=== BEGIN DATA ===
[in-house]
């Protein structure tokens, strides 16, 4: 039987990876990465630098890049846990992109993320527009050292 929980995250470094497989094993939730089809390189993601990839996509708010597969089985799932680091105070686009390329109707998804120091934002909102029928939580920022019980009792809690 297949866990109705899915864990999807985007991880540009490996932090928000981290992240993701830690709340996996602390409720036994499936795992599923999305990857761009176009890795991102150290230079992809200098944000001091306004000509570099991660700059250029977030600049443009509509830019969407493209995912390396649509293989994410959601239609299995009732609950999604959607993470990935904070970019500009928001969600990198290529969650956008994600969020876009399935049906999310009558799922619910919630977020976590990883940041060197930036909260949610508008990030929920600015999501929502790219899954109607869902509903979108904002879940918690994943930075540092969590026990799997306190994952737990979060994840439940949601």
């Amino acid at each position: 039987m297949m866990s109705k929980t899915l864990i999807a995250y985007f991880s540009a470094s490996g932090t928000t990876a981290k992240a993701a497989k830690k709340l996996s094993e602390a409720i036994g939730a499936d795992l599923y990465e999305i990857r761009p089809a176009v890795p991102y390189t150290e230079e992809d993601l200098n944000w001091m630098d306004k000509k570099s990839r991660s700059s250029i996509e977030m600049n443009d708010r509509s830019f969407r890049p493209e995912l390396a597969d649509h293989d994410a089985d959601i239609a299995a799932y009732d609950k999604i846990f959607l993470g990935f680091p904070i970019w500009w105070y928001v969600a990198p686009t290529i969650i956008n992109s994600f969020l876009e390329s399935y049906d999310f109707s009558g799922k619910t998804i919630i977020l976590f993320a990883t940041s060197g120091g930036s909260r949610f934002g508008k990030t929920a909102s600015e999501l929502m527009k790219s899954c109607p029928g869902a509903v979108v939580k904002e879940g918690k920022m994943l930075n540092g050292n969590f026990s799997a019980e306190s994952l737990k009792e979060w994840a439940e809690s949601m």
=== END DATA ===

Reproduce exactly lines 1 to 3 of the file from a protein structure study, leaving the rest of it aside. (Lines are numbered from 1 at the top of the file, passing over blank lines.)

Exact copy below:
[in-house]
């Protein structure tokens, strides 16, 4: 039987990876990465630098890049846990992109993320527009050292 929980995250470094497989094993939730089809390189993601990839996509708010597969089985799932680091105070686009390329109707998804120091934002909102029928939580920022019980009792809690 297949866990109705899915864990999807985007991880540009490996932090928000981290992240993701830690709340996996602390409720036994499936795992599923999305990857761009176009890795991102150290230079992809200098944000001091306004000509570099991660700059250029977030600049443009509509830019969407493209995912390396649509293989994410959601239609299995009732609950999604959607993470990935904070970019500009928001969600990198290529969650956008994600969020876009399935049906999310009558799922619910919630977020976590990883940041060197930036909260949610508008990030929920600015999501929502790219899954109607869902509903979108904002879940918690994943930075540092969590026990799997306190994952737990979060994840439940949601």
């Amino acid at each position: 039987m297949m866990s109705k929980t899915l864990i999807a995250y985007f991880s540009a470094s490996g932090t928000t990876a981290k992240a993701a497989k830690k709340l996996s094993e602390a409720i036994g939730a499936d795992l599923y990465e999305i990857r761009p089809a176009v890795p991102y390189t150290e230079e992809d993601l200098n944000w001091m630098d306004k000509k570099s990839r991660s700059s250029i996509e977030m600049n443009d708010r509509s830019f969407r890049p493209e995912l390396a597969d649509h293989d994410a089985d959601i239609a299995a799932y009732d609950k999604i846990f959607l993470g990935f680091p904070i970019w500009w105070y928001v969600a990198p686009t290529i969650i956008n992109s994600f969020l876009e390329s399935y049906d999310f109707s009558g799922k619910t998804i919630i977020l976590f993320a990883t940041s060197g120091g930036s909260r949610f934002g508008k990030t929920a909102s600015e999501l929502m527009k790219s899954c109607p029928g869902a509903v979108v939580k904002e879940g918690k920022m994943l930075n540092g050292n969590f026990s799997a019980e306190s994952l737990k009792e979060w994840a439940e809690s949601m």